> Table, which is the only part of it that Jesus is reported as directly
      > affirming). This group of beliefs is also conservative in reinstating
      > Johannine baptism essentially in its original meaning: a symbol of the
      > purification of the individual through his repentance and the receipt
      > of God's forgiveness, and thus, at least at that moment, a effectively
      > sinless.
      > (2) Beta, which rejects everything Jesus did or said in his lifetime,
      > and focuses exclusively on his death, which is seen as vicariously
      > atoning for all sins, everywhere. This is the Suffering Servant
      > paradigm, based on the readiness of Abraham (the true Jewish
      > patriarch) to sacrifice his beloved son, and from certain passages in
      > Isaiah. Salvation, in the Beta view, is simply from belief in the fact
      > of Jesus's atoning death. Like Alpha, Beta occurs in many varieties.
      > One of them sees baptism not as symbolic of purification (the "water"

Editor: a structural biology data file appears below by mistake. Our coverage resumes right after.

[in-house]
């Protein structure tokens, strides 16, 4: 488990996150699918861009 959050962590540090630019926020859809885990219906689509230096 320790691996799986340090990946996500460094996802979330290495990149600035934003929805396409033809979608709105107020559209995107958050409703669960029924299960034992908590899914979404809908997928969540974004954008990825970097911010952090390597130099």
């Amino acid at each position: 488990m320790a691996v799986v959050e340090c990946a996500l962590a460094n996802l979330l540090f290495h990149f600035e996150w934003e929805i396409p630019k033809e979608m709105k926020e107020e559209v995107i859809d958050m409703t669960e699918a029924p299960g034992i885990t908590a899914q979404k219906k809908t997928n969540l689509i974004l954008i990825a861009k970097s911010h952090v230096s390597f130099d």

> concept of baptism), but as symbolic of participation in Jesus's death
      > and resurrection (the "blood" concept of baptism, found in Paul).
      > There will be a special session on Alpha Christianity at SBL this
      > November. Participants will have access to an otherwise unlinked web
      > page. For any who may be interested in contributing to the discussion,
      > either before or after SBL, I will give that URL here, though with the
      > wish that it not be widely shared. It is:
      > http://www.umass.edu/wsp/biblica/alpha/index.html

      ...especially for posting this last reference, which led me to your use
      of F. C. Grant (one of my teachers in graduate school) for your
      reference there led me to the text from one of his books, which I have
      not read "in years" - it was a great pleasure to "renew the